tired for that lately
Case Study
Physical Exam
 BP laying down 122/80
 BP sitting up 130/70
 BP standing 118/80
 Heart rate 72 and regular
 CN II-XII grossly intact
 No bradykinesia, tremor
or rigidity
 Speech is clear
 Sensation intact
 Gait is slow (healing hip





fx)
TUG: NA (healing hip fx)
Chair stand (unable)
Functional range of
motion
Mini cog: 3/3 recall;
clock draw perfect
Geriatric Depression
Score

8/15
• What is your
Environmental
Biological
Behavioral
Socioeconomic
assessment?
• Name some of the fall
risk factors that Jane Has
• Would your evaluation in
the Hospital be different
for the NH or clinic?
• How will you
communicate your
assessment on the
record?
Jane Doe
Environmental
Falls
Risk factors
include :
grief related change
in sleep and
physical activity
patterns
Biological
(sleep
changes;
effects of
medications;
weakness)
Behavioral
(decreased
activity, use
of benadryl)
de-conditioning and
weakness
use of Benadryl for
sleep
history of falls
Socioeconomic
Conclusions
• Individualize assessments in accordance with
situation.
• Integrate screening and assessment into your
everyday work.
• Use your resources to help with assessment.
• If you find abnormalities or confusing aspects of
your assessment, collaborate and consult with
family and other members of the IDT
PT/ OT
Pharm D
MD
RN
References
Centers for Disease Control and Prevention. (2010a). Web-based injury statistics query and
reporting system (WISQARS) [online]. NCIPC, CDC (producer). Retrieved July 10, 2009, from
www.cdc.gov/ncipc/wisqars
Centers for Disease Control and Prevention. (2010b). Wide-ranging online data for epidemiologic
research, DATA2010 the Healthy People 2010 database; focus area: 22-physical activity and
fitness. Retrieved July 10, 2009, from http://wonder.cdc.gov/scripts
/broker.exe
Gillespie, L. D., Robertson, M. C., Gillespie, W. J., Lamb, S. E., Gates, S., Cumming R. G., et al.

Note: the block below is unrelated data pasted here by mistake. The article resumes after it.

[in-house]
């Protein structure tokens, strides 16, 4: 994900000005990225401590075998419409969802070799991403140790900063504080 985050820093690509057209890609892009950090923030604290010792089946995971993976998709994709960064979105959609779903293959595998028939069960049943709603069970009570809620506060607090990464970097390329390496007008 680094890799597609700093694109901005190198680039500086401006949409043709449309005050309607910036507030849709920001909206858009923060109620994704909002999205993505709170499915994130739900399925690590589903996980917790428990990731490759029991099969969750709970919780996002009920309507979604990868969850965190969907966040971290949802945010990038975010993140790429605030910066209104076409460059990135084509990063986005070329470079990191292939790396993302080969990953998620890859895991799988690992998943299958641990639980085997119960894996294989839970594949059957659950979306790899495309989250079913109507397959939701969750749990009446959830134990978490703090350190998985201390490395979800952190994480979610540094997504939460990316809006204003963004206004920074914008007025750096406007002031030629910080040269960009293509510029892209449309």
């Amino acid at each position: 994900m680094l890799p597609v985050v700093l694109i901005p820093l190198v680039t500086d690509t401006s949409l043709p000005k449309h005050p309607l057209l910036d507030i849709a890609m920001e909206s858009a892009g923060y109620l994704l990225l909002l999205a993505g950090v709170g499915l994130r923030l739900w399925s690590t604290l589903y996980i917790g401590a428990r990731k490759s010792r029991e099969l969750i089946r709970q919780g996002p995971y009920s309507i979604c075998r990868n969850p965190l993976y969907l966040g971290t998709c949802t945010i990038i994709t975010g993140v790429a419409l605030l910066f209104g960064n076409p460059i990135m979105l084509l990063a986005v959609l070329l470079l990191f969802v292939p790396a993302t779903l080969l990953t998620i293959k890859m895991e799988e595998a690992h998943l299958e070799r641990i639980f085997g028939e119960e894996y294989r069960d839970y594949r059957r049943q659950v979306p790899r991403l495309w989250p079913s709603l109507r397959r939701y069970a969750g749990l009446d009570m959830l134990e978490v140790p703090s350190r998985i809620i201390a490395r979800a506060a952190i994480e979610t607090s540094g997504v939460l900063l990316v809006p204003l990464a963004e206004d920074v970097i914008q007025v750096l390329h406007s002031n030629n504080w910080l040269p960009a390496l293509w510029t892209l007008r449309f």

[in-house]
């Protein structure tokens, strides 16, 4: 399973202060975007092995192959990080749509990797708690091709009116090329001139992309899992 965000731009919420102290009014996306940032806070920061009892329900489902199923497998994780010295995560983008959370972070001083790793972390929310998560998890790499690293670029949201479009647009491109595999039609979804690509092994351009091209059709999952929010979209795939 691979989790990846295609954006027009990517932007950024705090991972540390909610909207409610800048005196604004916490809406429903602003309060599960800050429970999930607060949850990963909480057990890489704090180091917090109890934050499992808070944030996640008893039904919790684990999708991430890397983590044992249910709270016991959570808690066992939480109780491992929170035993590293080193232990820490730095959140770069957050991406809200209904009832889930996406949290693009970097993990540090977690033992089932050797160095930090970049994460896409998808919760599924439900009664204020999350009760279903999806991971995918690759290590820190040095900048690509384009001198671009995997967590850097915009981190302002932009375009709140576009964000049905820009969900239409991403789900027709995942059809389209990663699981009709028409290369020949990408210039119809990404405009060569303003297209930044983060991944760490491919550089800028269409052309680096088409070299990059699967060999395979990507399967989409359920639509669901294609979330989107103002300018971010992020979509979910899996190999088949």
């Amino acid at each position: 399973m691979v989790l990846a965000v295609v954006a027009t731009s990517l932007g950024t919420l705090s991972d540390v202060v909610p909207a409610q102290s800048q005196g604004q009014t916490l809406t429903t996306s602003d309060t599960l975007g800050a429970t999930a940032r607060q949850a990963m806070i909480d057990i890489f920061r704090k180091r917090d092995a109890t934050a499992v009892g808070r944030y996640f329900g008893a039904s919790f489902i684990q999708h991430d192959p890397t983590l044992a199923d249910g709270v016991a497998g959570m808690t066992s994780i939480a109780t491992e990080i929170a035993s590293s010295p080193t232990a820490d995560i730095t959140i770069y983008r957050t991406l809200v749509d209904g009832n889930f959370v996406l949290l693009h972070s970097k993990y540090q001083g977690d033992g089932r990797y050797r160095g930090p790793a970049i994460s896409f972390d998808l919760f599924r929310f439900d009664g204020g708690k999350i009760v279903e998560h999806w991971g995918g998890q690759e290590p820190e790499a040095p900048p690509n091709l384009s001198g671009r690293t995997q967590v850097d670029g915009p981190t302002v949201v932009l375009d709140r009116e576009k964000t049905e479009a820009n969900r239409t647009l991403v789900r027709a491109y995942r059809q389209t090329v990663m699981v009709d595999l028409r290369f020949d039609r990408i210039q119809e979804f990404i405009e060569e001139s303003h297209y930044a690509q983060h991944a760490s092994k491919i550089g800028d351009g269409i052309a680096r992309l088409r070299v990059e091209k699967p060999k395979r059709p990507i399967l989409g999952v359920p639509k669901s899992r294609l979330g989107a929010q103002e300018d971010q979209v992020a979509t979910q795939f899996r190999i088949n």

(2009). Preventing falls in older people living in the community. Cochrane Database of
Systematic Reviews, 2, Art. No.: CD007146. DOI: 10.1002/14651858CD007146.pub2.
McInnes, E., & Askie, L. (2004). Evidence review on older people’s views and experiences of falls
prevention strategies. Worldviews on Evidence-Based Nursing, 1(1), 20-37.
Rubenstein, L. Z. (2006). Falls in older people: Epidemiology, risk factors and strategies for
prevention. Age and Ageing, 35(Suppl. 2), ii37-ii41.
Sleet, D. A., Moffett, D. B., & Stevens, J. (2008). CDC’s research portfolio in older adult fall
prevention: A review of progress, 1985-2005, and future research directions. Journal of Safety
Research, 39, 259-267.
Taylor, A. H., Cable, N. T., Faulkner, G., Hillsdon, M., Narici, M., & Van Der Bij, A. K. (2004).
Physical activity and older adults: a review of health benefits and the effectiveness of
interventions. Journal of Sports Sciences, 22(8), 703-725.
Yardley, L., & Smith, H. (2007a). A prospective study of the relationship between feared
consequences of falling and avoidance of activity in community living older people. The
Gerontologist, 42(1), 17-23.
World Health Organization. (2008). WHO global report on falls prevention in older age.
Retrieved from http://whqlibdoc.who.int/publications/2008/9789241563536_eng.pdf